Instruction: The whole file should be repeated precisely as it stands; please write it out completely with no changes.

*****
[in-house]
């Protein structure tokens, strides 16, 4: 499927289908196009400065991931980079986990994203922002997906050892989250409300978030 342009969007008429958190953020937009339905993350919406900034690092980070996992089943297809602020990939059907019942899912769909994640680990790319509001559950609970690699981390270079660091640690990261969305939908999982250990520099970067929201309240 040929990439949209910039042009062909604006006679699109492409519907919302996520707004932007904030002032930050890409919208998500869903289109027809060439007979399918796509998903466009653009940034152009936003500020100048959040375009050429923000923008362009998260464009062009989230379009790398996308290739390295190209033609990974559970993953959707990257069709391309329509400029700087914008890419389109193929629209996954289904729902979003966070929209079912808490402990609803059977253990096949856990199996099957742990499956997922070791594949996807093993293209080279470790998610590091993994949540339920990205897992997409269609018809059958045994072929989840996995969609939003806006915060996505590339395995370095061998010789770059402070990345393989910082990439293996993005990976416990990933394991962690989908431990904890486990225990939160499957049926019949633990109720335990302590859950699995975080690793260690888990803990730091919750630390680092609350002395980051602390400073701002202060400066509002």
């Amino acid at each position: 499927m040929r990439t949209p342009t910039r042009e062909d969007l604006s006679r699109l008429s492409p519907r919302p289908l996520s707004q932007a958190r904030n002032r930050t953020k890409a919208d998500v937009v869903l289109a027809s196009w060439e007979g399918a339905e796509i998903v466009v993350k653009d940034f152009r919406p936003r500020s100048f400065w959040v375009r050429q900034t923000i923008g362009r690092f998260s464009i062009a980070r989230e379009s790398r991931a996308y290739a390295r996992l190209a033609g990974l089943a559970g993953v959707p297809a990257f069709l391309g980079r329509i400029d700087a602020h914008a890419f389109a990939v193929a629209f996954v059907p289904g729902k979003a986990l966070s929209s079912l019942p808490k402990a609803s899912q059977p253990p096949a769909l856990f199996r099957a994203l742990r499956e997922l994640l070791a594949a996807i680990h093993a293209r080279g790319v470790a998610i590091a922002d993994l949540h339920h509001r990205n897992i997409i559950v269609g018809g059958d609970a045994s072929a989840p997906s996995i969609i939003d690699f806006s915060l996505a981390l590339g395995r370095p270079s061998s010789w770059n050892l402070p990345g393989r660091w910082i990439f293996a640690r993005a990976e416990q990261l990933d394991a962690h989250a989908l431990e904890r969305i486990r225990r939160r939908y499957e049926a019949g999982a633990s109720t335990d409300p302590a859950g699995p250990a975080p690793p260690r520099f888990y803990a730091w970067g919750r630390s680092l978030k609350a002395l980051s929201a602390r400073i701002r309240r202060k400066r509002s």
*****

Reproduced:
[in-house]
């Protein structure tokens, strides 16, 4: 499927289908196009400065991931980079986990994203922002997906050892989250409300978030 342009969007008429958190953020937009339905993350919406900034690092980070996992089943297809602020990939059907019942899912769909994640680990790319509001559950609970690699981390270079660091640690990261969305939908999982250990520099970067929201309240 040929990439949209910039042009062909604006006679699109492409519907919302996520707004932007904030002032930050890409919208998500869903289109027809060439007979399918796509998903466009653009940034152009936003500020100048959040375009050429923000923008362009998260464009062009989230379009790398996308290739390295190209033609990974559970993953959707990257069709391309329509400029700087914008890419389109193929629209996954289904729902979003966070929209079912808490402990609803059977253990096949856990199996099957742990499956997922070791594949996807093993293209080279470790998610590091993994949540339920990205897992997409269609018809059958045994072929989840996995969609939003806006915060996505590339395995370095061998010789770059402070990345393989910082990439293996993005990976416990990933394991962690989908431990904890486990225990939160499957049926019949633990109720335990302590859950699995975080690793260690888990803990730091919750630390680092609350002395980051602390400073701002202060400066509002």
């Amino acid at each position: 499927m040929r990439t949209p342009t910039r042009e062909d969007l604006s006679r699109l008429s492409p519907r919302p289908l996520s707004q932007a958190r904030n002032r930050t953020k890409a919208d998500v937009v869903l289109a027809s196009w060439e007979g399918a339905e796509i998903v466009v993350k653009d940034f152009r919406p936003r500020s100048f400065w959040v375009r050429q900034t923000i923008g362009r690092f998260s464009i062009a980070r989230e379009s790398r991931a996308y290739a390295r996992l190209a033609g990974l089943a559970g993953v959707p297809a990257f069709l391309g980079r329509i400029d700087a602020h914008a890419f389109a990939v193929a629209f996954v059907p289904g729902k979003a986990l966070s929209s079912l019942p808490k402990a609803s899912q059977p253990p096949a769909l856990f199996r099957a994203l742990r499956e997922l994640l070791a594949a996807i680990h093993a293209r080279g790319v470790a998610i590091a922002d993994l949540h339920h509001r990205n897992i997409i559950v269609g018809g059958d609970a045994s072929a989840p997906s996995i969609i939003d690699f806006s915060l996505a981390l590339g395995r370095p270079s061998s010789w770059n050892l402070p990345g393989r660091w910082i990439f293996a640690r993005a990976e416990q990261l990933d394991a962690h989250a989908l431990e904890r969305i486990r225990r939160r939908y499957e049926a019949g999982a633990s109720t335990d409300p302590a859950g699995p250990a975080p690793p260690r520099f888990y803990a730091w970067g919750r630390s680092l978030k609350a002395l980051s929201a602390r400073i701002r309240r202060k400066r509002s």